Impact of recession on Oxfam’s charity shops

May 8 2009 - Mark Phillips

Oxfam have released a fascinating report on the impact of the recession on their charity shops. Having the largest number of stores (714) of any charity in the UK, it presents a pretty comprehensive picture of what is happening nationwide.

The highlights are:

  • Donations of goods are down by 12%.
  • Projected over 2009, this could mean 1.2 million fewer donations.
  • The number of shoppers remains level with that seen in 2008.
  • Sales are up by 5%.
  • Donations of homewares (crockery, glass, china) are down by 7%.
  • Donations of furniture are down by 13%.
  • Donations of clothing would be down by 8% had it not been for the Marks & Spencer Clothes Exchange programme.
  • The M&S exchange programme generated an extra 900,000 donations in the first year of operation.
  • Total shops profit was £20 million.
  • Oxfam’s online shop generated almost £1 million in sales last year.
  • Worst hit areas for falling donations include:
  • North Yorkshire
  • North London
  • Nottinghamshire
  • Devon
  • Cornwall

Areas that are doing the best include:

  • West Midlands
  • Tyneside
  • Teeside
  • South Wales

The recession is impacting on the level of donations in a variety of ways.  As families reduce the amount they spend on new things, they have less to donate to charity shops. This has been made worse by the reduction in people moving home, which has traditionally been a time when people have a clear out and buy new curtains and furniture.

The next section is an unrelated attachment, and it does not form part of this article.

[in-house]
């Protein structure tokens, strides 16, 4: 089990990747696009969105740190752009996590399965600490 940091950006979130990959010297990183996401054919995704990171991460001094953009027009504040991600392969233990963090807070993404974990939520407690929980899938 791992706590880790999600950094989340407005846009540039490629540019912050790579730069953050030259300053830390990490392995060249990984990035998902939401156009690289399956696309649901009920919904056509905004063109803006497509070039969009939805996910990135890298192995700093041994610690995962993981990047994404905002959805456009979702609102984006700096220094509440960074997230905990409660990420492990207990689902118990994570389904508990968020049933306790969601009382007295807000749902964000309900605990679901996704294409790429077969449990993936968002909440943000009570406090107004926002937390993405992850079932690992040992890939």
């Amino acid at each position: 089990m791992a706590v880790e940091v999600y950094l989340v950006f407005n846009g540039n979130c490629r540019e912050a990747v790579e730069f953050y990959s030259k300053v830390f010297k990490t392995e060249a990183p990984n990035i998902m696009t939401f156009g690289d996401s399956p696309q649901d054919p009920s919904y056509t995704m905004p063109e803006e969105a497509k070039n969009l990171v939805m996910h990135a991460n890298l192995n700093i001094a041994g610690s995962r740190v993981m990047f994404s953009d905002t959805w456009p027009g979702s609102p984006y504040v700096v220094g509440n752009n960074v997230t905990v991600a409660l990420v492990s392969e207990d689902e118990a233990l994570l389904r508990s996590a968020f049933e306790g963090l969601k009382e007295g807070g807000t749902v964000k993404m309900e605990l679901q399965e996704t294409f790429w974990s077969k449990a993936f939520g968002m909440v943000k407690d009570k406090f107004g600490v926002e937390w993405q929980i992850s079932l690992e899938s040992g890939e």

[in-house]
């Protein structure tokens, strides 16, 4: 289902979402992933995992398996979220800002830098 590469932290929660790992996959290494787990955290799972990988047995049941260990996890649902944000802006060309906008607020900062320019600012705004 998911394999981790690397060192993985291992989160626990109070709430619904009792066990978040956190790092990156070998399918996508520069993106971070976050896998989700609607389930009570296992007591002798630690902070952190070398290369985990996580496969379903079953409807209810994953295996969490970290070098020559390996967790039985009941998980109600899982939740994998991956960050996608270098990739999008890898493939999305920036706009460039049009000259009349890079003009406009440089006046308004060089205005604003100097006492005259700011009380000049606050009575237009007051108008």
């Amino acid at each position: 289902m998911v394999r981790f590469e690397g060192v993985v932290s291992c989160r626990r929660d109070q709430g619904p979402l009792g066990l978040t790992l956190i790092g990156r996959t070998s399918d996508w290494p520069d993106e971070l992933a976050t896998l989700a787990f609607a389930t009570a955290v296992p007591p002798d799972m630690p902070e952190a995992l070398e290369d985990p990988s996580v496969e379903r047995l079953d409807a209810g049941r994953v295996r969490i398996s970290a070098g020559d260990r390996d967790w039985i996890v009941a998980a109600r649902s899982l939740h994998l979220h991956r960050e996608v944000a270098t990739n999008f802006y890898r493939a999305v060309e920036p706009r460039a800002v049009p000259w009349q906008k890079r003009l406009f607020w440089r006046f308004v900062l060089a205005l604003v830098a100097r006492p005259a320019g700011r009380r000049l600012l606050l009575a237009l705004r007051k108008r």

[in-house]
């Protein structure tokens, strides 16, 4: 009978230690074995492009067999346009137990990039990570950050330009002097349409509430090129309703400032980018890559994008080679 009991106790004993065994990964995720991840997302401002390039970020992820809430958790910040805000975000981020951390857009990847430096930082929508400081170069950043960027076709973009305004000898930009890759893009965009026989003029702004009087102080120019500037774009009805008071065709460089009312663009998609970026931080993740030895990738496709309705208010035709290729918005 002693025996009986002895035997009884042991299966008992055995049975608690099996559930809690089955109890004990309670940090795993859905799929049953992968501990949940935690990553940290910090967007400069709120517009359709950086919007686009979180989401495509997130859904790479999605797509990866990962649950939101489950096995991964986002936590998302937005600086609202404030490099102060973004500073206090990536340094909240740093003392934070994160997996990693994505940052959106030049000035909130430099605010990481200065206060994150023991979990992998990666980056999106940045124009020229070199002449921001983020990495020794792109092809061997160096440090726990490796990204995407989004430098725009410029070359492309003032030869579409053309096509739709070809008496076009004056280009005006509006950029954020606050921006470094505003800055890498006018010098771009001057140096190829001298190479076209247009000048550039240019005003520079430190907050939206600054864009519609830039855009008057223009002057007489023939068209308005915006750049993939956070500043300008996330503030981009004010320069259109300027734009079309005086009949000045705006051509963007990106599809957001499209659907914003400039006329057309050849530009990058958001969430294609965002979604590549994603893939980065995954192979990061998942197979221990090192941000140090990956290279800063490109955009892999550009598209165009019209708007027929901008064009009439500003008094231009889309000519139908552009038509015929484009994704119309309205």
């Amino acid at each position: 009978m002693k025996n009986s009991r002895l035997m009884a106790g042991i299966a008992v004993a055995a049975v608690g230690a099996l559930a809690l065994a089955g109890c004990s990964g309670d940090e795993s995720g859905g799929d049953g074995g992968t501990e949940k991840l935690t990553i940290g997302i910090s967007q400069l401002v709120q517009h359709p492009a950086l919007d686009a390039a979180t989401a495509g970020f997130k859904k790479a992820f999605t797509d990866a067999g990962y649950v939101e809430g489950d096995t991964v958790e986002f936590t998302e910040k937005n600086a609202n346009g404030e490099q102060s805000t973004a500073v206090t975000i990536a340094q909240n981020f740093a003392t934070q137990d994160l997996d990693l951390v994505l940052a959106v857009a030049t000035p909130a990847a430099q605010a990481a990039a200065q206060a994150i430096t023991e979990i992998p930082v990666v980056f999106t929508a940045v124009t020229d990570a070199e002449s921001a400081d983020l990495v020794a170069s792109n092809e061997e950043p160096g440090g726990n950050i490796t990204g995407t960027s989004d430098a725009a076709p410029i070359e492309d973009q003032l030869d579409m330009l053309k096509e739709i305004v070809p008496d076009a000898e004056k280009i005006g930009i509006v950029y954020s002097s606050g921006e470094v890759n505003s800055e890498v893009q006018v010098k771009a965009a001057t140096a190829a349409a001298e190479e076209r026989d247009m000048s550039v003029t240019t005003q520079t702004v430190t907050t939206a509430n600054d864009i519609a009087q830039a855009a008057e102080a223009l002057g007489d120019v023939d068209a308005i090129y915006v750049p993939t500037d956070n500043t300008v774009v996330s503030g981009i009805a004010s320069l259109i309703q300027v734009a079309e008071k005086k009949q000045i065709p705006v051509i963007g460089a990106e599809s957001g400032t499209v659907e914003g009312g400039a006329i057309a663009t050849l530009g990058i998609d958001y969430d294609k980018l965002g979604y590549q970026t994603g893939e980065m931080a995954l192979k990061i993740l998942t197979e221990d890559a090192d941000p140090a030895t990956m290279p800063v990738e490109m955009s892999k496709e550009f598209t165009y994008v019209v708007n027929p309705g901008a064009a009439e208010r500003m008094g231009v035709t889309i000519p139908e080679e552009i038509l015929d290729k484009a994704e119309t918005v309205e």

But Oxfam have taken an innovative approach to beating the recession. They have introduced some fantastic ideas, which seem to be working very well.

  • Rather than stick to the standard charity shop approach of “you give it, we sell it” they are moving items to specialist stores and now have an expanding chain of high fashion boutiques along with book and music shops.
  • They now have their own recycling programme called Wastesaver which recycles items they simply can’t sell.
  • Shops are open longer. This worked out at an additional 1,000 trading hours a week. That’s the equivalent of opening up 20 new shops.
  • Sales from Oxfam’s online shop contributed almost £1 million in over the last year.
  • The M&S exchange programme generated £1.8 million in it’s first year.

But Oxfam is not alone. We are seeing other examples of innovation elsewhere.

Sue Ryder Care has experimented with a “pay what you choose programme” and the British Heart Foundation has set up their ownvoucher exchange programme with WH Smiths.

Information like this is great to have. A big thanks to Oxfam who are great for sharing it so freely.